Norio Akuta1*, Yusuke Kawamura1, Fumitaka Suzuki1, Satoshi Saitoh1, Yasuji Arase1, Hideo Kunimoto1, Yushi Sorin1, Shunichiro Fujiyama1, Hitomi Sezaki1, Tetsuya Hosaka1, Masahiro Kobayashi1, Yoshiyuki Suzuki1, Mariko Kobayashi2, Kenji Ikeda1, and Hiromitsu Kumada1
Received Date: November 27, 2015; Accepted Date: January 04, 2016; Published Date: January 10, 2016
Citation: Akuta N, Kawamura Y, Suzuki F, et al. Correlation of Histopathological Features and Genetic Variations with Prognosis of Japanese Patients with Nonalcoholic Fatty Liver Disease. J Hep. 2015, 2:1. doi: 10.21767/2471-9706.100010
Background/Aims: Nonalcoholic fatty liver disease (NAFLD) is common worldwide. The aims of this study were to determine the long-term prognosis of NAFLD, including survival and development of hepatocellular carcinoma (HCC), and the effects of histopathological features and genetic variations on prognosis.
Methods: Potential factors that affect survival and HCC developmentafter up to 35 years of follow-up, were investigated in 284 Japanese patients with histopathologically-confirmed NAFLD (including 37 patients with history of malignancy). Especially, we analyzed the impact of PNPLA3 rs738409, TM6SF2 rs58542926, A2BP1 rs3785233, and IL28B rs8099917 genetic variations on prognosis.
Results: The cancer development rate (per 1,000 person years) was 12.8, and that of HCC was 3.05. Multivariate analysis identified TM6SF2 (non-CC type) and fibrosis stage (stage ≥3) as significant determinants of HCC at diagnosis of NAFLD. In 247 patients free of cancers at diagnosis, multivariate analysis identified fibrosis stage 4 and old age (≥60 years) as significant determinants of cancer development Univariate, but not multivariate, analysis showed a significant relation between PNPLA3 GG type and cancer development. In 262 patients free of HCC at diagnosis of NAFLD, cumulative HCC and survival rates varied significantly according to severity of fibrosis, but not by genetic variation. Conclusions: Genetic variants and histopathological features affect, at least in part, the prognosis of Japanese patients with NAFLD, including survival and cancer development. Further prospective studies are needed to determine the impact of clinical parameters on prognosis.
Nonalcoholic Fatty Liver Disease; Nonalcoholic Steatohepatitis; Hepatocellular Carcinoma; Malignancy; Survival; Patatin-like Phospholipase domain containing 3; Transmembrane 6 Superfamily Member 2; Ataxin-2 Binding Protein 1; Interleukin 28B; Fibrosis Stage
Non-alcoholic fatty liver disease (NAFLD) is currently the most common liver disease worldwide across different ethnicities [1-6], and results in serious health-care issues. NAFLD includes a wide spectrum of liver pathologies ranging from non-alcoholic fatty liver, which is usually benign, to non-alcoholic steatohepatitis (NASH), which may lead to liver cirrhosis, hepatocellular carcinoma (HCC), and liver failure without excessive alcohol intake . Vitamin E and Farnesoid X nuclear receptor ligand obeticholic acid had practically improved the histopathological features [8,9].NASH can only be diagnosed by histopathology by the presence of steatosis, lobular inflammation, ballooning, and fibrosis. Hence, there is a need to assess the prognostic value of liver histology in predicting disease outcome. The NAFLD activity score (NAS), consisting of the above-mentioned changes with the exception of fibrosis, has gained wide acceptance in defining NASH . However, fibrosis stage was suggested to provide a more reliable prediction of liver-specific mortality than NAS . In fact, a recent report indicated that fibrosis stage, but not other histopathological features of steatohepatitis, is an independent and significant predictor of overall mortality, liver transplantation, and liver-related events . Considered together, it is important to investigate the impact of histopathological features on longterm prognosis of histopathologically-confirmed NAFLD.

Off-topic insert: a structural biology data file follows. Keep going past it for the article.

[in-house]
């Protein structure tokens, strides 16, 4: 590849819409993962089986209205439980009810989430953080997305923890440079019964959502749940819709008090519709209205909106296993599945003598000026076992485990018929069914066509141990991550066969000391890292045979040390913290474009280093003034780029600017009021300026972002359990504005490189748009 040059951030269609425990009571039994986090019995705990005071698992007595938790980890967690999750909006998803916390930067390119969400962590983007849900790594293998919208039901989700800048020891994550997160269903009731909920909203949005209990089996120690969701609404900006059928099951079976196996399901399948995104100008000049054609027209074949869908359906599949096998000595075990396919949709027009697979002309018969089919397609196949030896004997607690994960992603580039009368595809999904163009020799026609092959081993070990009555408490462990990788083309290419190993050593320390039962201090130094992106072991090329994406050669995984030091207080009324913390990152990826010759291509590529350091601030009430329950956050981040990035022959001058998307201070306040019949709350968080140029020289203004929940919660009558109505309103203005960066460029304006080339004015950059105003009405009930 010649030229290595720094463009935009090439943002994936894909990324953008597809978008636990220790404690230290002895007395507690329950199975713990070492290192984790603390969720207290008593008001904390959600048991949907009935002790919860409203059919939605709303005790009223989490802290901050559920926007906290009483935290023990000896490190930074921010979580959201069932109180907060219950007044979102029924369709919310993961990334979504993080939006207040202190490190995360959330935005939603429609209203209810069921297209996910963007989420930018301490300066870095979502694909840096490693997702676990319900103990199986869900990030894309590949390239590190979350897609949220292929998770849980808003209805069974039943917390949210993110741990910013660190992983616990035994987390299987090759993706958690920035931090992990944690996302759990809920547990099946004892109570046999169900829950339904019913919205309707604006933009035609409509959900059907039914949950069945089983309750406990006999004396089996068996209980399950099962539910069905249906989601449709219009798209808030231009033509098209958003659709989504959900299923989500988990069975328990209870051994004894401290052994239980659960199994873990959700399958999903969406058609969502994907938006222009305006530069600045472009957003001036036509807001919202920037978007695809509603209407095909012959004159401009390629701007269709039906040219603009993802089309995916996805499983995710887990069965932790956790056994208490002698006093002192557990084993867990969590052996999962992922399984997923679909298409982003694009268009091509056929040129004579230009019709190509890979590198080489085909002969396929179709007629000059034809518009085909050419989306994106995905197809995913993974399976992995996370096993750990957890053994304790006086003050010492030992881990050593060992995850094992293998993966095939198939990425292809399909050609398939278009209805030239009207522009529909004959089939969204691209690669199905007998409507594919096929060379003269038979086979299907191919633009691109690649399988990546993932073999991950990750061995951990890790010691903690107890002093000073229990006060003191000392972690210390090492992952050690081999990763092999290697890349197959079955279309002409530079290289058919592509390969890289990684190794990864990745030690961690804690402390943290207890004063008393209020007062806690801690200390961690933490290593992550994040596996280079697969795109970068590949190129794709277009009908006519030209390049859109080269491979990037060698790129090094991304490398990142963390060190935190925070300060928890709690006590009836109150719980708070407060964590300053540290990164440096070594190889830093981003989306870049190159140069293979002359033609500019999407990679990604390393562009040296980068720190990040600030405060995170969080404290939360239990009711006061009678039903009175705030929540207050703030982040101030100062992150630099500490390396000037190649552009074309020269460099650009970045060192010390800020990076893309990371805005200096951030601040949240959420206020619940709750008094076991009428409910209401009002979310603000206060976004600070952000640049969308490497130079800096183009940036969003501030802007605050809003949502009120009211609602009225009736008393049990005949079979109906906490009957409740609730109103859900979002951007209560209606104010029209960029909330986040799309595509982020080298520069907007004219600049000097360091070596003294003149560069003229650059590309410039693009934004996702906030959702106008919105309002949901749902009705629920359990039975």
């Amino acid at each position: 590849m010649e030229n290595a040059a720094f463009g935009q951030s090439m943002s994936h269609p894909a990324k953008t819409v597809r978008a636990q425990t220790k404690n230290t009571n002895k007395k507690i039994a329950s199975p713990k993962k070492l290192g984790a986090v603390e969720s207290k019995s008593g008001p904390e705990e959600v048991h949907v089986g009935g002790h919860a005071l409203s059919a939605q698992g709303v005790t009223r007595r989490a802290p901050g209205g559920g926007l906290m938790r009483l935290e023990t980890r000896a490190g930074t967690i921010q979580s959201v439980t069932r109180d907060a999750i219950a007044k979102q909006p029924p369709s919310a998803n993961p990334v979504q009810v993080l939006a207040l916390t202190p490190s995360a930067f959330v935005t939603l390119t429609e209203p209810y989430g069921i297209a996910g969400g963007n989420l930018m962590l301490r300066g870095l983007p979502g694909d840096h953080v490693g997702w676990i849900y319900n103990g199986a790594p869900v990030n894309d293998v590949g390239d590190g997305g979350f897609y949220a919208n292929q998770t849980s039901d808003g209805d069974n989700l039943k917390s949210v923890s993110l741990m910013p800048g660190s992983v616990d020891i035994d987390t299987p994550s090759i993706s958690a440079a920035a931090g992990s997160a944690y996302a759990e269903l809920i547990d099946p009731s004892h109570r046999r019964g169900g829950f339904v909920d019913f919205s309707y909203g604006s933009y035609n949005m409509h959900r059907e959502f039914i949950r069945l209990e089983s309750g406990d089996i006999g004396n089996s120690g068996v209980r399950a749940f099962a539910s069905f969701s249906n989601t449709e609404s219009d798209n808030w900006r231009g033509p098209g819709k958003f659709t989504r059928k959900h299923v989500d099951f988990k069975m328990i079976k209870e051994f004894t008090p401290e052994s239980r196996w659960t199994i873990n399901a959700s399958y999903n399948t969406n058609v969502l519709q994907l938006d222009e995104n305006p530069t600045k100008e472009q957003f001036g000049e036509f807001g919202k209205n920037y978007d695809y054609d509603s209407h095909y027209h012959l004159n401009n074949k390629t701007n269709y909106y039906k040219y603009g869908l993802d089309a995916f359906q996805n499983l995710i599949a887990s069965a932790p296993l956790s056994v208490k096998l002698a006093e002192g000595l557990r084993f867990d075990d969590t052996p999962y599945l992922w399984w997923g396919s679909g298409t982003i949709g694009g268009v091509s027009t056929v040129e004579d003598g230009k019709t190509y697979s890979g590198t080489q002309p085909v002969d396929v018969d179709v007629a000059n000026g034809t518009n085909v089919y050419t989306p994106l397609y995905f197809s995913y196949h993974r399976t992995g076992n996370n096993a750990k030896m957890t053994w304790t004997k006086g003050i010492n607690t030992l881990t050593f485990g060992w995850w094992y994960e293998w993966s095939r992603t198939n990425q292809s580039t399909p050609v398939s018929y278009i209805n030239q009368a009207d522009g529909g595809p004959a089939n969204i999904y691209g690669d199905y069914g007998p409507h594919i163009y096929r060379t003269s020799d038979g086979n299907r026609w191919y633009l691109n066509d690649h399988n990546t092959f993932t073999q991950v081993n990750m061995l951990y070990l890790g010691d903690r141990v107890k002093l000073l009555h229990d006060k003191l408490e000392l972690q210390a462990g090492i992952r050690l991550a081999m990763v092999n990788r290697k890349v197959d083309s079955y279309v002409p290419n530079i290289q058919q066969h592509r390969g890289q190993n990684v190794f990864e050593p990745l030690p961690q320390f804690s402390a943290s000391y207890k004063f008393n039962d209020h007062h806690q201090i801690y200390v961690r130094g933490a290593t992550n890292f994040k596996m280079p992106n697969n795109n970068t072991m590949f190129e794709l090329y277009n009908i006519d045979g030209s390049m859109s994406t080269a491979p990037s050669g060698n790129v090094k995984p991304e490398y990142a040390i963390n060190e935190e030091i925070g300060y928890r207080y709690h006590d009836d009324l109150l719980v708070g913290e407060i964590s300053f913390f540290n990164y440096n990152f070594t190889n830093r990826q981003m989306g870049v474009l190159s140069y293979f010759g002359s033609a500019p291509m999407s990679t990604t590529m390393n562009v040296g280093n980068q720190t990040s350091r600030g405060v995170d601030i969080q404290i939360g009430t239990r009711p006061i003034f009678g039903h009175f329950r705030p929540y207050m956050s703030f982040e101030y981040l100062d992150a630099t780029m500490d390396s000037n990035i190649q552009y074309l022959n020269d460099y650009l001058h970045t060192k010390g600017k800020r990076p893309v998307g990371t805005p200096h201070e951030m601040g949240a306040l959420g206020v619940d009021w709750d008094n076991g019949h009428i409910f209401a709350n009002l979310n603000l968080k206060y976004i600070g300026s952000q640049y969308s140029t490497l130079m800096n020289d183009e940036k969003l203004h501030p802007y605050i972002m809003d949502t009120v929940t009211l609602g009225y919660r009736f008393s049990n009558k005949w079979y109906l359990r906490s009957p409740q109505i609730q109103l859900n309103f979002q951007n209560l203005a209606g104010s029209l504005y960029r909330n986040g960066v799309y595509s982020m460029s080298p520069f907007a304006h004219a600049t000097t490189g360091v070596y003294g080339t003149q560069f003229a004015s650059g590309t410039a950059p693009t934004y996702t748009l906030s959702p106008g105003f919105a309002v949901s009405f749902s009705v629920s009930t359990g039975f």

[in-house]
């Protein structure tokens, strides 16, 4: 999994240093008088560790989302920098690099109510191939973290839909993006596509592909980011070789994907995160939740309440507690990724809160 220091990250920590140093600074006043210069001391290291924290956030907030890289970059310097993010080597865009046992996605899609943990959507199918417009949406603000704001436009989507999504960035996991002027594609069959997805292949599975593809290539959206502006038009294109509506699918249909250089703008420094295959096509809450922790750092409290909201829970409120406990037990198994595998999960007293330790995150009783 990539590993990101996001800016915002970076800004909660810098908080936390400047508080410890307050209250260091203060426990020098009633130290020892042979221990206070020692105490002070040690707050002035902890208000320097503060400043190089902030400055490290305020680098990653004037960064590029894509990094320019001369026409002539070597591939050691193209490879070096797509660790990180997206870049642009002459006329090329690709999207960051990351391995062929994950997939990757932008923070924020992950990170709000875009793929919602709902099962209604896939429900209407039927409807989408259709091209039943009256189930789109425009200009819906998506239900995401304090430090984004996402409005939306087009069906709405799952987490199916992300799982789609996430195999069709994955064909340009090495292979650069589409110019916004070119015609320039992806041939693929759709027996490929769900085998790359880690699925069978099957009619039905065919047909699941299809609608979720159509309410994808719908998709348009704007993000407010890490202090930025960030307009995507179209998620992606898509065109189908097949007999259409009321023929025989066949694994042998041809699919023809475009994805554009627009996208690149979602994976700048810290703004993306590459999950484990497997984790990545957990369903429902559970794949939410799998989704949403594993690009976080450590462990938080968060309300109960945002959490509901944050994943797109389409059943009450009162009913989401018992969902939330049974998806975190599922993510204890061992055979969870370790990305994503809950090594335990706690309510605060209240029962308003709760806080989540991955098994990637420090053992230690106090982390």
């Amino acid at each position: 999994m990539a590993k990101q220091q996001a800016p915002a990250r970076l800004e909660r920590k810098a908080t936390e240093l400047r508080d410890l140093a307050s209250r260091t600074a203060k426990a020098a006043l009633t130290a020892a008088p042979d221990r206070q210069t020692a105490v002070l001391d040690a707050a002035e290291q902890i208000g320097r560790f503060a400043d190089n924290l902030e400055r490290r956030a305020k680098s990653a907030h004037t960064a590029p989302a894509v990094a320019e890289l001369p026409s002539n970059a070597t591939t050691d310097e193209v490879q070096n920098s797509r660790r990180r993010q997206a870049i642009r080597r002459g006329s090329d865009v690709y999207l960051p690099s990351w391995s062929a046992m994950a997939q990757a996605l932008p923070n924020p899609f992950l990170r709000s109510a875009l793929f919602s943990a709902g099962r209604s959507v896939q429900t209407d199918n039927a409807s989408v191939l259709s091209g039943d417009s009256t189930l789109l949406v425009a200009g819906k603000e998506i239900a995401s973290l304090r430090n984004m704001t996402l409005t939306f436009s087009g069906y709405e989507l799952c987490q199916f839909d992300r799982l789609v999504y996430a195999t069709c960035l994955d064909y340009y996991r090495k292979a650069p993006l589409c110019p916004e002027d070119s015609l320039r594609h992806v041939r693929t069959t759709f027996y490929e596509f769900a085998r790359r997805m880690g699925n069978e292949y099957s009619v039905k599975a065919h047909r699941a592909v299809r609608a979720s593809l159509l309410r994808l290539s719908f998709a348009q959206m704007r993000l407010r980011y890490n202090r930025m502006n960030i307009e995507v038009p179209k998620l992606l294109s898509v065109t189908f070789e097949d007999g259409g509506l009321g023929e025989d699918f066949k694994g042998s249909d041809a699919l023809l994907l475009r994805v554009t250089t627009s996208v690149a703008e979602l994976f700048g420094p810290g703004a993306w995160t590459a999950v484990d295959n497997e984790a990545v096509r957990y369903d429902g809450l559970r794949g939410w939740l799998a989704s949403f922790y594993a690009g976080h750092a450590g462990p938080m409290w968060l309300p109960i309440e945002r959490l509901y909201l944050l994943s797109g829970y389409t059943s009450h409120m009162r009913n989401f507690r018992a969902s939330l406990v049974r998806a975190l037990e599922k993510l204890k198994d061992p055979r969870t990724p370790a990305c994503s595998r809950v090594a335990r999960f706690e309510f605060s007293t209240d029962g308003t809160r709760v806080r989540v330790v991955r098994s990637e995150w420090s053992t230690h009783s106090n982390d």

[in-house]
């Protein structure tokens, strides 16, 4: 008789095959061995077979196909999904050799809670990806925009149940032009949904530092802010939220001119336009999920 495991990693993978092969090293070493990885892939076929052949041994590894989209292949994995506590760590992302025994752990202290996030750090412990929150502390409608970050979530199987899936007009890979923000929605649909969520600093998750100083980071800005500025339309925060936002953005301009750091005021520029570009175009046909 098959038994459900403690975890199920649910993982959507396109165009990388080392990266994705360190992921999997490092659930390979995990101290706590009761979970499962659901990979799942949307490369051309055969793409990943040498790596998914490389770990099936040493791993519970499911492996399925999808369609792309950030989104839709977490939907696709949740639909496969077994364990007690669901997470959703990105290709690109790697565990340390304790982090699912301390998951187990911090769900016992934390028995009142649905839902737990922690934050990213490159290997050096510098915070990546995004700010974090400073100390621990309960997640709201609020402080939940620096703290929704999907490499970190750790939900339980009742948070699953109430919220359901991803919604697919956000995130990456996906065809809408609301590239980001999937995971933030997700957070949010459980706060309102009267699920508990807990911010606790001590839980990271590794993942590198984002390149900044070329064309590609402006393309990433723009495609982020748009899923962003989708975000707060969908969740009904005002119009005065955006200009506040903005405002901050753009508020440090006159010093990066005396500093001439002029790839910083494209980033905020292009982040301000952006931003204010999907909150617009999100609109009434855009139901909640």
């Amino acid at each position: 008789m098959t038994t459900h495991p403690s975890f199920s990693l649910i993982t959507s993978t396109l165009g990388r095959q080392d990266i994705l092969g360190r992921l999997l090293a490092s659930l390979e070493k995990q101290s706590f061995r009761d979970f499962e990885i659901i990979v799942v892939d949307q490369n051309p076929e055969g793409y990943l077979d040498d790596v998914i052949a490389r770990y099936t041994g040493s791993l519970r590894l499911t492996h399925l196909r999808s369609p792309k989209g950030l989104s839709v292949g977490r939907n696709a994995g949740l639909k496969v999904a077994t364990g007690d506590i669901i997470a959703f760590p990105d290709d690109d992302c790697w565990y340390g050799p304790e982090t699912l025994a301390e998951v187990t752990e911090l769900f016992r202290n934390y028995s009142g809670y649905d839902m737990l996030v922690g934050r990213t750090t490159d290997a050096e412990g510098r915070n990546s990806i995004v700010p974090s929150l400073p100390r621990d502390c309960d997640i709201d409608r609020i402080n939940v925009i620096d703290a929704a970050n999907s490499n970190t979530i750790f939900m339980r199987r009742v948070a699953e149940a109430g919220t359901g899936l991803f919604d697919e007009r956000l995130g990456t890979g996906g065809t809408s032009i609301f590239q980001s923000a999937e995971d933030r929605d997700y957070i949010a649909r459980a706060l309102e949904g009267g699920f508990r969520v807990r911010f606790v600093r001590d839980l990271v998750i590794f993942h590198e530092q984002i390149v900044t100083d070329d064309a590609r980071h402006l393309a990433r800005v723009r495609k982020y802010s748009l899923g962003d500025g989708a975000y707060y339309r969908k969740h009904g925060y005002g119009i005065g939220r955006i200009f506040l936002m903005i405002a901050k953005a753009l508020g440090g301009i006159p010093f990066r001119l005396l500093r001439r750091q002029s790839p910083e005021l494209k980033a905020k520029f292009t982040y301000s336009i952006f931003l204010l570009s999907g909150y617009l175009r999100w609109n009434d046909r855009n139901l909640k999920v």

While the exact pathogenic mechanism of NAFLD is not clear, the severity and progression of NAFLD is known to be influenced by genetic variations . Especially, one of the most significant genetic risk factor for NAFLD is a variant located in the PNPLA3 (patatin-like phospholipase domain-containing 3) gene. The PNPLA3 genotype is associated an increased hepatocyte fat content and natural course of NAFLD, including advanced fibrosis and HCC [13-18]. TM6SF2 (transmembrane 6 superfamily member 2) genotype also affects hepatocyte triglyceride content and NAFLD disease severity [19-21]. Recently, the IL28B (interleukin 28B) genotype of the strongest host factor associated with hepatitis C viral clearance after interferon-based therapy [22-24], was also reported to be a significant predictor of tissue inflammation and fibrosis in patients with NAFLD . Furthermore, A2BP1 (Ataxin-2 binding protein 1) genotype in relation to type 2 diabetes mellitus as risk factors of NAFLD, might affect NAFLD disease severity [26,27]. Thus, the impact of these genetic variations on the prognosis of histopathologicallyconfirmed NAFLD is still unclear.
The present study included 284 patients with histopathological proven NAFLD. The first aim of this study was to determine the long-term prognosis of NAFLD in Japan, including survival and development of HCC.
The second aim was to determine the impact of clinical parameters, including genetic variations and histopathological features, on prognosis.